Academic journal article Philological Quarterly

Tennessee Williams's "Serious Comedy": Problems of Genre and Sexuality in (and after) Period of Adjustment

Academic journal article Philological Quarterly

Tennessee Williams's "Serious Comedy": Problems of Genre and Sexuality in (and after) Period of Adjustment

Article excerpt

Five months before the Broadway premiere of Period of Adjustment: High Point Over a Cavern (1960), Tennessee Williams informed Newsweek's T. H. Wenning that he was "through with what have been called my 'black' plays." His new play's second subtitle--"A Serious Comedy"--seemed to emphasize the point. (1) But Williams's later plays would not prove long on luminescence. At the time of the interview, Williams was already at work on The Night of the Iguana (1961), The Milk Train Doesn't Stop Here Anymore (1963), and probably The Mutilated (1966). (2) Although the spiritual buoyancy of the first and third of these plays is undeniable (as is their darkness), and although Williams in 1960 conceived of Milk Train as "a comedy," he would never abandon "black," however skilled he would become at making it funny. (3)

Its prognosticative shortcomings aside, Williams's statement affirms his commitment to jettisoning his past. Period of Adjustment is a pivot between his best-known work and the assortment of plays that followed. More specifically, the play constitutes his first sustained rejection of comic norms with which he had once been content to experiment, respectfully and by way of developing his familiar theme of alienation. Some examples of prior practice are well known. The Stanley/Stella plot of A Streetcar Named Desire (1947) resolves on a comic note; but the rape and institutionalization of the de facto senex demonstrates comedy's cruel power to protect sanctioned, propagative unions. Summer and Smoke (1948) is both Nellie Ewell's comedy and Alma Winemiller's tragedy. The Rose Tattoo (1951) inverts comedy's generational hierarchy, casting youth as an obstacle to mature sexual coalescence. But in Period of Adjustment Williams is keener on mocking than on molding the assumptions of the genre: the "happy rustle of bridal gowns and banknotes" that Northrop Frye identifies as the terminus of low-mimetic comedy is inaudible, the play's mimicking of this mode notwithstanding. (4) Closure torpedoes comedy's fantasy of future delight by pairing off a quartet of feckless losers in accordance with the genre's mandate of domestic stability but in contradiction to the play's sense of who best suits whom.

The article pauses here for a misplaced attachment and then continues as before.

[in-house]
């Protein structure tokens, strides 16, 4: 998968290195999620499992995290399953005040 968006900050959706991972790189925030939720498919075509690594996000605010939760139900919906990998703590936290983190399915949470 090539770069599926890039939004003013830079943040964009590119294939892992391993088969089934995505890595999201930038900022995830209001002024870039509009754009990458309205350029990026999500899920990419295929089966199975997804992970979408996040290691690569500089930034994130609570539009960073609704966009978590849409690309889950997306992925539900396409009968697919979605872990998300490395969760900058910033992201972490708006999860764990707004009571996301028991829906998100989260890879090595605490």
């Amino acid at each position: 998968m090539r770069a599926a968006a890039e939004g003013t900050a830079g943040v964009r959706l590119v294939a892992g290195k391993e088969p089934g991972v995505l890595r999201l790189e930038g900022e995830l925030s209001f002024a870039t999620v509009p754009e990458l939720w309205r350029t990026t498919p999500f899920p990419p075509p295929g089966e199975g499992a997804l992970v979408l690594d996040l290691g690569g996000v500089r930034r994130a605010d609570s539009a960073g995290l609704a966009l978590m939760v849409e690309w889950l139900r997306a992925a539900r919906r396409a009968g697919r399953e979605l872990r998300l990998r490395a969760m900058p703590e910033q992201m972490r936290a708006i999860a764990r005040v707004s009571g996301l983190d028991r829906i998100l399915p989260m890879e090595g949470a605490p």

Hostile reviewers who recognized Period of Adjustment as formally eccentric were of course unable to consider the play in the context of Williams's later career. But, as I will demonstrate in this sometimes metacritical essay, they were on to something. I will pay particular attention to John Simon's bludgeoning of the play, the astuteness and intolerance of which hint at what Williams was trying to do and at the resistance he faced in trying to do it, and the organization of which provides a useful template for my own analysis. The naysayers were not alone in finding the play confused: differences among textual states suggest that Williams himself was unsure about the terms of his rebellion. The threat to comic convention is more pronounced in pre-performance texts than it would be on stage. Specifically, in the states that preceded the play's debut, Williams amplified Ralph Bates's parasexual interplay with both Isabel Haverstick and Isabel's husband George, thus presenting proscribed pairings as credible impediments to comic closure rather than alluring if airy obstacles.

In 1975 Williams would say that in Period of Adjustment, "I began to go into areas of my own head which were not easily communicable to a large audience." He added that only then was he "beginning" to work through the problem. (5) Williams would push more aggressively against comic constraints in his later work, most pertinently Kingdom of Earth (1968), Will Mr. Merriwether Return from Memphis? (1969), and A House Not Meant to Stand (1982). These bluntly "queer" comedies own a mode of generic critique about which Williams apparently became anxious as Period of Adjustment moved toward production. But they do so fantastically, without authorizing the dignified homosexual bond that Williams had tried and failed to write into his "serious comedy. …

Search by... Author
Show... All Results Primary Sources Peer-reviewed

Oops!

An unknown error has occurred. Please click the button below to reload the page. If the problem persists, please try again in a little while.